NNS: Regan Smith aspires for Cup return, but happy to stay with JR Motorsports

Leave a comment

Regan Smith is in a pretty good place at JR Motorsports in the NASCAR Nationwide Series, and he knows that.

Smith, who runs second in the series championship to teammate Chase Elliott, always has a solid team and equipment behind him. And he’s certainly capitalized on that this season, earning one win, seven Top-5s, and 24 Top-10s.

So while he wants to one day return to the top-level Sprint Cup Series, Smith believes that his current situation with JRM is fine for the time being.

He’ll stay in it for another season, confirming today at Kansas that he’s signed a new one-year deal.

“I’m excited to be back,” Smith said. “I’ve been fortunate to have a great place to call home and a great place to race at, with good people, good sponsors, and fast race cars. As a driver, that’s something that you always look for and that’s important.

“You want to have an opportunity to get out there and showcase what you can do every week, and I’m fortunate enough to have that…I’ve learned a lot over the past two years, and I’m sure I’m gonna learn a lot more next year even and continue to try and get that championship, whether it’s this year or next year.”

However, the long-term goal is to race in Cup again. Smith has made 172 Cup starts in his career, with a shock win for Furniture Row Racing at Darlington in 2011 serving as the biggest highlight from that stretch.

But Smith felt it was more important at this point to solidify his status for 2015. He also said that he’d rather go into a Cup program that can help him run consistently up front and not stuck in mid-pack.

“Not to say that any of the [Cup] openings out there aren’t capable of doing those things – it’s just, at the time, and based on what discussions I had with people and people within my inner circle, I was excited to be able to come back and work at JR Motorsports for another year,” he said.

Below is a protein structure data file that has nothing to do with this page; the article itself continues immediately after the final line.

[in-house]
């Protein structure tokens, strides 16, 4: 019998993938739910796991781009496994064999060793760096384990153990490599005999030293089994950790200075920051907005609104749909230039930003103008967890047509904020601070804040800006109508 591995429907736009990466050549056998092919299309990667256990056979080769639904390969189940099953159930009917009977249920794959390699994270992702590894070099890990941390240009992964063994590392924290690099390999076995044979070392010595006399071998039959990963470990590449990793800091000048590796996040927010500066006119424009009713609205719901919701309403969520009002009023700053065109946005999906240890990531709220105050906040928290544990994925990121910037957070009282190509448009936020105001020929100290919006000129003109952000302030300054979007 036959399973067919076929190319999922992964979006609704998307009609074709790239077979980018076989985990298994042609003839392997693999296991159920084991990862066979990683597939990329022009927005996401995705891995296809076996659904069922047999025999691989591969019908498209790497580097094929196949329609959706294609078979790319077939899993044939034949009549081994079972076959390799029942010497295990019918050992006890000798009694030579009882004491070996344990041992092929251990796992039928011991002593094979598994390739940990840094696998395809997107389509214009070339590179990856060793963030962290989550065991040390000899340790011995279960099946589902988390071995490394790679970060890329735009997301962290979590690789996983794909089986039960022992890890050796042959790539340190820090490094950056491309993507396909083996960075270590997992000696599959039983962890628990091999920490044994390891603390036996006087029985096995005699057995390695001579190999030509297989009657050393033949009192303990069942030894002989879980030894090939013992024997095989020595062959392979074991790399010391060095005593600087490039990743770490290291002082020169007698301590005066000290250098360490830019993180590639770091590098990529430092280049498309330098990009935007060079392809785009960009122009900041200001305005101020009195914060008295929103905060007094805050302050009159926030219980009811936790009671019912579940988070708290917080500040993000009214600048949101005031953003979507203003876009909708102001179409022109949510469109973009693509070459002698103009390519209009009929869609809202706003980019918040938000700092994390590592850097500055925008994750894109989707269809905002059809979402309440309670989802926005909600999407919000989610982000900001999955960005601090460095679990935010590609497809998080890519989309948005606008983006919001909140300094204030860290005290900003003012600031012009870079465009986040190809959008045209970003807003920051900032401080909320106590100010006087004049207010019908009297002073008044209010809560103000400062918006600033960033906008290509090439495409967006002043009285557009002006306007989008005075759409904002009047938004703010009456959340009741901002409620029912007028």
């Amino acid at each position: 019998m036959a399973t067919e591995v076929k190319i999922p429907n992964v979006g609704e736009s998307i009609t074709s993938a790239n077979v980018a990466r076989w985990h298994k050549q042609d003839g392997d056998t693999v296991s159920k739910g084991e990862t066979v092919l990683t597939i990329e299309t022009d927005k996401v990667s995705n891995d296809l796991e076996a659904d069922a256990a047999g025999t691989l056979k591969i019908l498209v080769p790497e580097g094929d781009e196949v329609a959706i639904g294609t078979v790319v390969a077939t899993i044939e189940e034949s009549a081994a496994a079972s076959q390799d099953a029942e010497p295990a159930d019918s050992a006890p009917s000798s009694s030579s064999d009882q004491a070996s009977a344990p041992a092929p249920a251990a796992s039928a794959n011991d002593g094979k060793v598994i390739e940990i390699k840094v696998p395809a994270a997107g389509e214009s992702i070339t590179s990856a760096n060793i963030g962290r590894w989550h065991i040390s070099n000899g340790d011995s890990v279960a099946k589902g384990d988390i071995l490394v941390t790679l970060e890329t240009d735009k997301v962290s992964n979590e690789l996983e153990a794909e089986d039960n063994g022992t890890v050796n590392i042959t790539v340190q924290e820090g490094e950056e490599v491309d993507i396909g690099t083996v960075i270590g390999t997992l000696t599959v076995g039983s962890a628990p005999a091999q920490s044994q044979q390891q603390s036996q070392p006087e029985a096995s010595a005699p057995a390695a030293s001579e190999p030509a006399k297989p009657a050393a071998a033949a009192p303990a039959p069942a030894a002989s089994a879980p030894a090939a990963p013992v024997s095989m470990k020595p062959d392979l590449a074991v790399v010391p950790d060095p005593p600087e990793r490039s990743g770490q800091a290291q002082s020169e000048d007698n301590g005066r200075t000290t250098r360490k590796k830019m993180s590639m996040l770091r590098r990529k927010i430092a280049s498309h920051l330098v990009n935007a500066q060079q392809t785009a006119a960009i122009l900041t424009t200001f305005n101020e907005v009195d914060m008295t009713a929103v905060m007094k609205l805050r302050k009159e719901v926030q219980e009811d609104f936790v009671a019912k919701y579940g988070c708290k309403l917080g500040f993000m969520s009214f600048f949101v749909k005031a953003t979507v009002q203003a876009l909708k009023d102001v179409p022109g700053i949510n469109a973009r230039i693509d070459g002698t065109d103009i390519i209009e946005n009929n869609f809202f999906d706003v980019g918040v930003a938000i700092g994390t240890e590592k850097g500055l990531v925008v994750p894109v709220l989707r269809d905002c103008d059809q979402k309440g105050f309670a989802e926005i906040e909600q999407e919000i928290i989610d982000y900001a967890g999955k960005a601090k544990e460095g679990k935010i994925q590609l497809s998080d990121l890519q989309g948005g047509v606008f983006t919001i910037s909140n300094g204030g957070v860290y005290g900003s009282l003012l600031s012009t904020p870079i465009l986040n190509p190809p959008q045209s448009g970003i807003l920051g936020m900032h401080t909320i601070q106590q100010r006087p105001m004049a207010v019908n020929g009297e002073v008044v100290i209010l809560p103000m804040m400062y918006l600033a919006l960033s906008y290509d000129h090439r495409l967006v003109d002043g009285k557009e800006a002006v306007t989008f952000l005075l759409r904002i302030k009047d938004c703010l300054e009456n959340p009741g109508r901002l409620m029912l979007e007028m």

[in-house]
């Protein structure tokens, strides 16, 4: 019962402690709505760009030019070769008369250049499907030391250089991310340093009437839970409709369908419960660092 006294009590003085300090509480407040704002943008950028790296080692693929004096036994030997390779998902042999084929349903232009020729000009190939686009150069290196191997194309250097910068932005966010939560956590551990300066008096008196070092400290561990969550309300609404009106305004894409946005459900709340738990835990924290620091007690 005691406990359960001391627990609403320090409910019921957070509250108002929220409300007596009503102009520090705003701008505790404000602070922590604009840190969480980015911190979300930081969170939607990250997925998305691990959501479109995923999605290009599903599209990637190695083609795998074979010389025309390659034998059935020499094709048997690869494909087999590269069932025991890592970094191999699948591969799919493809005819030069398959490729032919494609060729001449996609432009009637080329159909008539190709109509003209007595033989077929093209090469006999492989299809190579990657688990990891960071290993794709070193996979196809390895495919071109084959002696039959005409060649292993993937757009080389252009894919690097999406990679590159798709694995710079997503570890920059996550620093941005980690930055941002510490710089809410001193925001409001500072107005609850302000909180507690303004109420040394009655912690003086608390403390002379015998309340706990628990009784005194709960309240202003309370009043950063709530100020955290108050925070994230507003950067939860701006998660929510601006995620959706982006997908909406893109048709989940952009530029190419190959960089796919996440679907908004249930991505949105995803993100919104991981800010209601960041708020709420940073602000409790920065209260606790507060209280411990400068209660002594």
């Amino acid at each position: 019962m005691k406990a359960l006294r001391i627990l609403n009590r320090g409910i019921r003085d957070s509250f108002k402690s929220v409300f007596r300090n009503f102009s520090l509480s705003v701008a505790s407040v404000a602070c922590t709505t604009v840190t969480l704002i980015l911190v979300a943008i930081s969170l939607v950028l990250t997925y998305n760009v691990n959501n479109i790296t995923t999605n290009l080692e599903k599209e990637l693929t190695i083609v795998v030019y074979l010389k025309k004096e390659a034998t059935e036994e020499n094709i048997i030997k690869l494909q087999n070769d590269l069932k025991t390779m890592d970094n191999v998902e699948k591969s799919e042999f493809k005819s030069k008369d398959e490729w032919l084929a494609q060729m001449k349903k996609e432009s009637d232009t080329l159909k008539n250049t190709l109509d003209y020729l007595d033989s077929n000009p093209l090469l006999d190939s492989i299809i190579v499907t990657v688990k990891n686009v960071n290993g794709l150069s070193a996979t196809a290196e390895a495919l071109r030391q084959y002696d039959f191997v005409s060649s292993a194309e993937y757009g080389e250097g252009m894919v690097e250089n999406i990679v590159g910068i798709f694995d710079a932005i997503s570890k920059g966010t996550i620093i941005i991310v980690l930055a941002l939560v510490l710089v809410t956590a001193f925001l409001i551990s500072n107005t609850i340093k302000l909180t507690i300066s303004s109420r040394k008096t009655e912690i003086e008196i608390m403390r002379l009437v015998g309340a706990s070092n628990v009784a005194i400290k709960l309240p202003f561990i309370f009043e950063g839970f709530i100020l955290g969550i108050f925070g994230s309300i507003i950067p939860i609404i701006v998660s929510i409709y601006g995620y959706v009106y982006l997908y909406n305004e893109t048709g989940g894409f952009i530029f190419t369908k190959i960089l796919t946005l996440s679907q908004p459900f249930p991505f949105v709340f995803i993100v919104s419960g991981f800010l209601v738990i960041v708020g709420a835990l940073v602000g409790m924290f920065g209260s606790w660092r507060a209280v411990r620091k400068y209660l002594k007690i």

“Everything’s been great there from Day 1 and it’s been a steady path of growth, getting better as a company. It’s been fun to be a part of, it’s been fun to see that happen and take place. I still think there’s another step we can take and we are all driven to do that and continue that growth.”

As for his boss, Dale Earnhardt Jr., he’s pleased to retain Smith’s services and to have JRM’s 2015 program remain relatively unchanged from what it is now.

“I’m really, really happy that we’re basically gonna have a carbon copy of what we did this year,” Earnhardt said in his own presser today at Kansas. “We’ve had a lot of success and I think we can build on that. Everything’s gonna stay in place and we’re gonna go on down the road.

“‘On down the road’ [in Nationwide] is just 12 months; when you talk about the Cup Series, you look a little further. But I’d like to race for that company one day, so I hope we’ll keep it healthy until that opportunity presents itself, whenever I’m done Cup racing, to jump in that Nationwide car for a couple years in my own shop.”

IndyCar’s revised schedule gives Tony Kanaan an extra race in 2020

INDYCAR Photo by Joe Skibinski
Leave a comment

Tony Kanaan got a bit of good news when the latest revised NTT IndyCar Series schedule was released Monday.

Kanaan’s “Ironman Streak” of 317 consecutive starts would have concluded with the season-opening Firestone Grand Prix of St. Petersburg on March 15. That race was postponed, and the races that followed have been canceled or rescheduled later in the year. The season tentatively is scheduled to start June 6 at Texas Motor Speedway.

The novel coronavirus (COVID-19) pandemic is the reason for the tentative nature of this year’s 2020 NTT IndyCar Series schedule.

Kanaan, the 2004 IndyCar Series champion and 2013 Indianapolis 500 winner, started the season with a limited schedule for A.J. Foyt Racing in the No. 14 Chevrolet. That schedule included all five oval races, including the 104th Indianapolis 500.